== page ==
Ellen’s simple version of her testimony, March 29th, 2007
I accepted Christ (was spiritually born) in the summer of 1963 at Hume Lake Christian Camp. I was a reluctant, stubborn, proud, follower of Jesus for many years. Similar to the birth process, I was comfortable in the womb (when God was calling me), but at birth when I had to get up and walk down an aisle and be singled out I howled like a baby. (Why do they say down the aisle instead of up the aisle?) I thank God He didn’t throw me back! I was a colicky baby. I fussed when anyone called attention to my bad attitudes, stubbornness, sin. I became more of a pharisee than a lover of God and my neighbor. I had my moments of obedience and peace. I had a long way to go and still do in the sanctification process. It has dawned on me more and more what an amazing thing Christ did for me and the dirty rotten sinner I am. I still need to go deeper in this reality. I’m so glad God keeps after me and loves me. If my memory serves me correctly I cooperated more in the sanctification process after my baptism in high school. I’ve had periods of growth and periods of “being asleep in my faith”. BUT – GOD IS FAITHFUL and His promises are true. I want to follow Him for the rest of my life. Every day I want to say, thank you for saving me, I’m yours Lord. Every day I want to seek Him. More and more, I’m looking forward to seeing Him “face to face”.
I read this classic hymn by John Newton (In Evil Long I Took Delight) in Living the Cross Centered Life by C.J. Mahaney and felt it appropriate to include with my testimony.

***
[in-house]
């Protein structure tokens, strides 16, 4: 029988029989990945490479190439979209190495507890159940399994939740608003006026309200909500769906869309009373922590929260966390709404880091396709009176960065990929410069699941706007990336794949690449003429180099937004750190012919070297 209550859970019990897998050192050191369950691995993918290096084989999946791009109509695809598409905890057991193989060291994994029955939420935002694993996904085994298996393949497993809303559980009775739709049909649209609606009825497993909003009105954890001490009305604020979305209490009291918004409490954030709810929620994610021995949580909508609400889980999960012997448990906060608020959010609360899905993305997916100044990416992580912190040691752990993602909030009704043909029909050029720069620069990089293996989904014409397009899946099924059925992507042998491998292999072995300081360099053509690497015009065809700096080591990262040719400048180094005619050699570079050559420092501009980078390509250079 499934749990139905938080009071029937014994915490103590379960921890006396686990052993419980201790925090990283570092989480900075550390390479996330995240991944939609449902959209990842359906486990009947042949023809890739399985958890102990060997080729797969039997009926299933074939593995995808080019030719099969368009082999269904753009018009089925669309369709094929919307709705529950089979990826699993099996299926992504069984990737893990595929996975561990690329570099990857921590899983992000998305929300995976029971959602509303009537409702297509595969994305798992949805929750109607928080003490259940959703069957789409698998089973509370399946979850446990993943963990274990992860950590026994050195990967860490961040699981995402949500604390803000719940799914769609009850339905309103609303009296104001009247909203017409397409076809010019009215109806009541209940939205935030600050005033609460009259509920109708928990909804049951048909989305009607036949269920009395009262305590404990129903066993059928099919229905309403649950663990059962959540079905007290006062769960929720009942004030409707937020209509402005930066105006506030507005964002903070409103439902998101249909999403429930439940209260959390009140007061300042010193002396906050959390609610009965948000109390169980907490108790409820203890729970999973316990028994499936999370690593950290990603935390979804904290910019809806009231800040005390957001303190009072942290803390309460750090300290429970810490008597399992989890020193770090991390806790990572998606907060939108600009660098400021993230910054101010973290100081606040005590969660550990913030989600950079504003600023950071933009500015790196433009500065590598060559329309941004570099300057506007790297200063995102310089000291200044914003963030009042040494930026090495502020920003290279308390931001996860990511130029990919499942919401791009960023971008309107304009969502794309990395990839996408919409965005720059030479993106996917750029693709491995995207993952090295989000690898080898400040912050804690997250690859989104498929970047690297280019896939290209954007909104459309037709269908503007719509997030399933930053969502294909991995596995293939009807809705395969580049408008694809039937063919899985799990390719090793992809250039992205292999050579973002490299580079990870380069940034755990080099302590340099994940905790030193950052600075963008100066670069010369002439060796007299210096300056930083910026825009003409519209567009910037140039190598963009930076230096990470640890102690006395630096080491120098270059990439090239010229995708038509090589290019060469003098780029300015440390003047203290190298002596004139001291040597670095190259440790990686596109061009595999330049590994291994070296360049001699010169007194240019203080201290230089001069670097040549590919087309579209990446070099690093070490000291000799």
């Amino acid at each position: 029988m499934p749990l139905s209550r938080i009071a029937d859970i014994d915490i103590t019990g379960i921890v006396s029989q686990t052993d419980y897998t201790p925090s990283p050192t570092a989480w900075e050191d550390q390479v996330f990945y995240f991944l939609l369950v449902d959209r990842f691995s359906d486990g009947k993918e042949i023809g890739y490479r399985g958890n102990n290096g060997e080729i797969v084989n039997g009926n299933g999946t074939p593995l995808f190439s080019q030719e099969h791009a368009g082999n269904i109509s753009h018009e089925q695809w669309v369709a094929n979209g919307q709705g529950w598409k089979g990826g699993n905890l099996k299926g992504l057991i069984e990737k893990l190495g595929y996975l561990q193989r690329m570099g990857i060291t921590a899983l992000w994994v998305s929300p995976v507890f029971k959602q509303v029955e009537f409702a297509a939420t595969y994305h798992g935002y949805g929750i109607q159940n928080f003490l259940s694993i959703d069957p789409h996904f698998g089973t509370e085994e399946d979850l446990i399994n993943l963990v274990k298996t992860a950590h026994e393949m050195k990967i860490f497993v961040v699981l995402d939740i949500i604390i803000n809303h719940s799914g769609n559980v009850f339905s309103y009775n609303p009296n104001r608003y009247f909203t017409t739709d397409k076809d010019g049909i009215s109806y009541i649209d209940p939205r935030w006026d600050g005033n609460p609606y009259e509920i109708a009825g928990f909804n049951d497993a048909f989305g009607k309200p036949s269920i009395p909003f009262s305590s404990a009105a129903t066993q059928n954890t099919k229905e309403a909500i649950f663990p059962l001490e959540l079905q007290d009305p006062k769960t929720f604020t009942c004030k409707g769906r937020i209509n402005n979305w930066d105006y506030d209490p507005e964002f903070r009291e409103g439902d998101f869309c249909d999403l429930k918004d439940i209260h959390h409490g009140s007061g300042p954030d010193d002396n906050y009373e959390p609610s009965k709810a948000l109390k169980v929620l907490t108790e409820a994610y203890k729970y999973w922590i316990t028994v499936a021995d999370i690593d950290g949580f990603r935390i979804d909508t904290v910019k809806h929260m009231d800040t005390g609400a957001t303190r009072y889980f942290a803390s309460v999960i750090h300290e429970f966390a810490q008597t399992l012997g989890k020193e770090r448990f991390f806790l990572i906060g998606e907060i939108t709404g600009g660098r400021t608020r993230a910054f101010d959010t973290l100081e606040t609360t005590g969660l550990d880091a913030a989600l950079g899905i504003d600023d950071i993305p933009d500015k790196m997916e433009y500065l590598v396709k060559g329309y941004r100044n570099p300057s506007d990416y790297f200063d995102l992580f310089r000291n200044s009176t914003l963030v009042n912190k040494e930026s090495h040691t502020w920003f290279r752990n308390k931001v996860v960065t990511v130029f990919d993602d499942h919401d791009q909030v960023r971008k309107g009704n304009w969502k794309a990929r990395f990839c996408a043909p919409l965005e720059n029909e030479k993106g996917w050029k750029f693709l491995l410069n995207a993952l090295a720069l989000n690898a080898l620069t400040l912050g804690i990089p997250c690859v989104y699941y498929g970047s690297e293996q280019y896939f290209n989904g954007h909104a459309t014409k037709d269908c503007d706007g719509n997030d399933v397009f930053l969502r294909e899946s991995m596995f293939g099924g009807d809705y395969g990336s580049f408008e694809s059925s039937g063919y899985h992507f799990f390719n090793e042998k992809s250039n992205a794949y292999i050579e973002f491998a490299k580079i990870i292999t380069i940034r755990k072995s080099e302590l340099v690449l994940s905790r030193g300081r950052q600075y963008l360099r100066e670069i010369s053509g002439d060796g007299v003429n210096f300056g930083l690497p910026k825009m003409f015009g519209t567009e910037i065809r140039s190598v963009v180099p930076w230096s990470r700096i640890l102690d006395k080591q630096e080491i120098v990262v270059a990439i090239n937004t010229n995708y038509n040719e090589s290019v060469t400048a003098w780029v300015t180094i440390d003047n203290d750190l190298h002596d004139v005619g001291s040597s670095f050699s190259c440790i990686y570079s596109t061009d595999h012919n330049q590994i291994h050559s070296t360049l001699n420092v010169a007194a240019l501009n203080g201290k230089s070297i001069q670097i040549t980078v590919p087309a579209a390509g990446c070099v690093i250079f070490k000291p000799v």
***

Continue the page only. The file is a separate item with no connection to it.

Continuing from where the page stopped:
In evil long I took delight
Unawed by shame or fear;
Till a new object struck my sight
And stopped my wild career.
I saw one hanging on a tree
In agonies and blood;
Who fixed his languid eyes on me
As near his cross I stood.
Sure never till my latest breath
Can I forget that look;
It seemed to charge me with his death
Though not a word he spoke.
My conscience felt and owned the guilt
And plunged me in despair;
I saw my sins his blood had spilt
And helped to nail him there.
Alas, I knew now what I did
But now my tears are vain;
Where shall my trembling soul be hid?
For I the Lord have slain.
A second look he gave which said
“I freely all forgive;
This blood is for thy ransom paid
I died that thou mayest live.”
Thus while his death my sin displays
In all its blackest hue;
Such is the mystery of grace,
It seals my pardon too.
With pleasing grief and mournful joy
My spirit now is filled;
That I should such a life destroy
Yet live by him I killed.
Olney Hymns, Book 2: On Occasional Subjects (London: W. Oliver, 1779).